Barbara suggests that if you want to promote, do as much as you can for free. Things like writing guest blogs and participating in a Goodreads giveaway don’t require a lot of money. However, she was also very clear that if any of this takes time away from writing, then it is best to let it go.
What does this focus on writing mean for fostering relationships with fans? Barbara says to keep in touch with your readers, you might want to either have an assistant to answer emails or have a message on your website sending fans to Facebook or another social network. You can also think about starting an online group so that readers can talk amongst themselves and you can “pop in on them every now and then” to answer questions.
But before you have these fans, you need to start selling books and with this comes a big question of pricing strategies. Bella says that she prices her books depending on the word count. So she might sell a novella of 25,000 - 35,000 words for around $3-4, and a full length book of 75,000 - 90,000 words between $5-6. Bella says to remember that the price indicates the worth of you book, so don’t underprice it. She also pointed out that a lot of break out books started out at the 99 cent price point and have stayed 99 cents. Everyone needs to make this choice for themselves, but it is important to do the math. She asks, “Do you want to make 35 cents from a 99 cent book or $1.75 from a $5 book? That's five times the money.”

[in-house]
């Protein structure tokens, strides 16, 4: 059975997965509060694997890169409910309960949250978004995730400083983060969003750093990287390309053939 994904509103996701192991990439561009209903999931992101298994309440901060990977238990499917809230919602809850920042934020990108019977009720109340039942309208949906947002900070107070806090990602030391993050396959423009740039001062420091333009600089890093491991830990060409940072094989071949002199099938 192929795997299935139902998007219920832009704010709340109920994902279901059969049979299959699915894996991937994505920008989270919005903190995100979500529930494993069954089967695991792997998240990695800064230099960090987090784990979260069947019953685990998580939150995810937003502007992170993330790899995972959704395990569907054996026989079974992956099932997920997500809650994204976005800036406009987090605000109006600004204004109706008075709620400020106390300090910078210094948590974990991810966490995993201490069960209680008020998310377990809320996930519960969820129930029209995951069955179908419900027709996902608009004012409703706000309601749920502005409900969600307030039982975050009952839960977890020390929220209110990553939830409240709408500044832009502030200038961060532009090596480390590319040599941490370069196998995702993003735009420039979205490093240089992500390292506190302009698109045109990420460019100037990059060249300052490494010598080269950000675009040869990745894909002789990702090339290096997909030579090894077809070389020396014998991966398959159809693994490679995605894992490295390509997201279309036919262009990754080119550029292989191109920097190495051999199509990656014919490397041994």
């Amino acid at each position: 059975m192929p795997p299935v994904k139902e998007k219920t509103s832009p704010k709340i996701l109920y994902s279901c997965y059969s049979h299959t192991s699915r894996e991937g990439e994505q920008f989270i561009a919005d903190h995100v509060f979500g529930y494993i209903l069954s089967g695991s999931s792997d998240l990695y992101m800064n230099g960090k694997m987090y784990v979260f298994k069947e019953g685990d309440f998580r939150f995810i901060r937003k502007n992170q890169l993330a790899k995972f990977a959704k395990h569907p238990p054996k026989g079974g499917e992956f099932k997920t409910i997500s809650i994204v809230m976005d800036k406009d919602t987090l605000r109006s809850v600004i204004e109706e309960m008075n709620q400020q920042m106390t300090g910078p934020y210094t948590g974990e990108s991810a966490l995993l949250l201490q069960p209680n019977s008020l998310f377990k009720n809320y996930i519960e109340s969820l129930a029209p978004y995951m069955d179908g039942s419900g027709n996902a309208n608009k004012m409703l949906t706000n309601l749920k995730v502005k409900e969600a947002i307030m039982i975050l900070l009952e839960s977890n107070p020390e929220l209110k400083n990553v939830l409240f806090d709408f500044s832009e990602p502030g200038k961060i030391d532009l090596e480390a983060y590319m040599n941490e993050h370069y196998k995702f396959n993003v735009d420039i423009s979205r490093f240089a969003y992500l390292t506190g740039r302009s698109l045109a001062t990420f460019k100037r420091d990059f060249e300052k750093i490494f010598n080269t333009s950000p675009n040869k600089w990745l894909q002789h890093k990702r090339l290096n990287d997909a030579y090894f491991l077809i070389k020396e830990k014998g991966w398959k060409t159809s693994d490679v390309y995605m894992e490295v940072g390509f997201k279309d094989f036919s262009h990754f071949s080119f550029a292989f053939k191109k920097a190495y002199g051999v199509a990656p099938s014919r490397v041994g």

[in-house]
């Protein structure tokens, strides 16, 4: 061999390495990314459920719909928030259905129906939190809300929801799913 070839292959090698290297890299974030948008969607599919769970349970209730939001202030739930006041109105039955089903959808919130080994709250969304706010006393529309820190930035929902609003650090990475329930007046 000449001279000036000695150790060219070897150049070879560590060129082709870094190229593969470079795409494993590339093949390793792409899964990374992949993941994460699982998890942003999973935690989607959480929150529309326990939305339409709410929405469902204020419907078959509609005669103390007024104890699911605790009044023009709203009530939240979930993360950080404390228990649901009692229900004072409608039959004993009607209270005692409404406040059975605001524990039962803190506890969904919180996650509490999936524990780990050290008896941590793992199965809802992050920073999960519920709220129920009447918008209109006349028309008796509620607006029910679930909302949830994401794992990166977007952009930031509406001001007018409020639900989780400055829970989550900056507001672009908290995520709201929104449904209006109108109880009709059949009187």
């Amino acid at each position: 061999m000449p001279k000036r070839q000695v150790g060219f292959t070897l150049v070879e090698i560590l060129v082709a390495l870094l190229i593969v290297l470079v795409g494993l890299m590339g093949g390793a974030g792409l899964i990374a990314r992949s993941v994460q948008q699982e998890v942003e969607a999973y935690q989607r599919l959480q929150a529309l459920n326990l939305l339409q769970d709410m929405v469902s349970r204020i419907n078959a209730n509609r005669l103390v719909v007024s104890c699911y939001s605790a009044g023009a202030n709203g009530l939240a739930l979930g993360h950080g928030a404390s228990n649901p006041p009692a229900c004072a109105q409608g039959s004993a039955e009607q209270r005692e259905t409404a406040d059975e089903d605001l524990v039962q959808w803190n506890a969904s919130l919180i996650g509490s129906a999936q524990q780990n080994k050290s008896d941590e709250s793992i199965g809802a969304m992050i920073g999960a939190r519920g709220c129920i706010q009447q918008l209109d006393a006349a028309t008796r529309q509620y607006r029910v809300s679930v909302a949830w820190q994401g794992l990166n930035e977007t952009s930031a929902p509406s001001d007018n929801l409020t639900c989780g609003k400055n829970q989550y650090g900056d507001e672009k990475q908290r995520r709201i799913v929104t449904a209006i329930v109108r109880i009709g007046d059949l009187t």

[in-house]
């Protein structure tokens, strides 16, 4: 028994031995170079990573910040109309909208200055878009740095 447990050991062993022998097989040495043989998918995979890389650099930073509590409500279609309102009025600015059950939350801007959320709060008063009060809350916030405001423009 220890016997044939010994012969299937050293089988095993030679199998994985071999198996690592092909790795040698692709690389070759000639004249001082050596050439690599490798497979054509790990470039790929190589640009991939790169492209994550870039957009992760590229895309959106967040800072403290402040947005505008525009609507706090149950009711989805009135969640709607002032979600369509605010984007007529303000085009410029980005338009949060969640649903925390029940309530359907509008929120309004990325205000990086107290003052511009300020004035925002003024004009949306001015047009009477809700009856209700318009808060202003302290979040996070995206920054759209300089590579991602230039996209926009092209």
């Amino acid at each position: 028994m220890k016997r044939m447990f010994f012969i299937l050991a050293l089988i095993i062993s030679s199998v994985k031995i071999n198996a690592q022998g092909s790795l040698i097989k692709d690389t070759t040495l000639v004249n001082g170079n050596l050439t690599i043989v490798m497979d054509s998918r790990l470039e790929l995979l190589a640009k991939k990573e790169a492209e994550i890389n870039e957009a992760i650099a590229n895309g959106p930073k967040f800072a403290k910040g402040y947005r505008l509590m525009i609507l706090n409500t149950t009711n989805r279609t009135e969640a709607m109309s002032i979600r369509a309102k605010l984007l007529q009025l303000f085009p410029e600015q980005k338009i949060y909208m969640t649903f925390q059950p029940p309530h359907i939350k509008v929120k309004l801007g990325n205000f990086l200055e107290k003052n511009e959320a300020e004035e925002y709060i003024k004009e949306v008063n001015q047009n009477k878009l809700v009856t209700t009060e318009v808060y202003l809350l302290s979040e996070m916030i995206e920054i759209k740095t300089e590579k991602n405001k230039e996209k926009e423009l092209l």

Barbara says that there is no one answer to the pricing game, but she warns against falling into believing the myths that she calls the “indie absolutes.” These myths include: pricing at $1.99 is dead and $3.99 is the only price point. Or summer is not a good time to sell. Or if nobody has heard the author's name then the book's price has to be cheap. She says that there are always variations in publishing. And while she agrees with Bella not to underprice, Barbara does think that sales have a place in an author's pricing strategy. For example, “If nothing is happening maybe drop the book’s price. Sales can be used on limited basis to get bloggers and reviewers talking.”